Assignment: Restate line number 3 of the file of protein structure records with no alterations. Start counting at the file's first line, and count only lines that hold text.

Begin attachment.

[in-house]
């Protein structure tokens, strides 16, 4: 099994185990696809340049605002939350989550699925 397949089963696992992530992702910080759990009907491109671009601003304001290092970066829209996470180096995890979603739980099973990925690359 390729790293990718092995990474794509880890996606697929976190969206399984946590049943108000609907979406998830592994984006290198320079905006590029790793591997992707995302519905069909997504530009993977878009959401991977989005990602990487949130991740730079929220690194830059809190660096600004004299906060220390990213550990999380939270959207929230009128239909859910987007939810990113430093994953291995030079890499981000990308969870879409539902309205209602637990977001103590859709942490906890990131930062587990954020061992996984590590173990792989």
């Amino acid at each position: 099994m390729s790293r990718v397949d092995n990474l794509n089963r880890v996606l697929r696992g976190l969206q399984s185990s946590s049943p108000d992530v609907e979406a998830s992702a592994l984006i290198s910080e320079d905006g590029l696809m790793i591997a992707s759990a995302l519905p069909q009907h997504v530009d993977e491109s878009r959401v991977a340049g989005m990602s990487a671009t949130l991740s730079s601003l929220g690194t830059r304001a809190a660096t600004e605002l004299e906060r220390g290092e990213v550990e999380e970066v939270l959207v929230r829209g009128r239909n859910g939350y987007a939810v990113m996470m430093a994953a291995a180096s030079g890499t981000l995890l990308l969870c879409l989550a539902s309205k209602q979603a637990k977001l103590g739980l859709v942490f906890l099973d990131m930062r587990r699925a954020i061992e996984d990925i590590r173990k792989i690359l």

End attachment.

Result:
């Amino acid at each position: 099994m390729s790293r990718v397949d092995n990474l794509n089963r880890v996606l697929r696992g976190l969206q399984s185990s946590s049943p108000d992530v609907e979406a998830s992702a592994l984006i290198s910080e320079d905006g590029l696809m790793i591997a992707s759990a995302l519905p069909q009907h997504v530009d993977e491109s878009r959401v991977a340049g989005m990602s990487a671009t949130l991740s730079s601003l929220g690194t830059r304001a809190a660096t600004e605002l004299e906060r220390g290092e990213v550990e999380e970066v939270l959207v929230r829209g009128r239909n859910g939350y987007a939810v990113m996470m430093a994953a291995a180096s030079g890499t981000l995890l990308l969870c879409l989550a539902s309205k209602q979603a637990k977001l103590g739980l859709v942490f906890l099973d990131m930062r587990r699925a954020i061992e996984d990925i590590r173990k792989i690359l």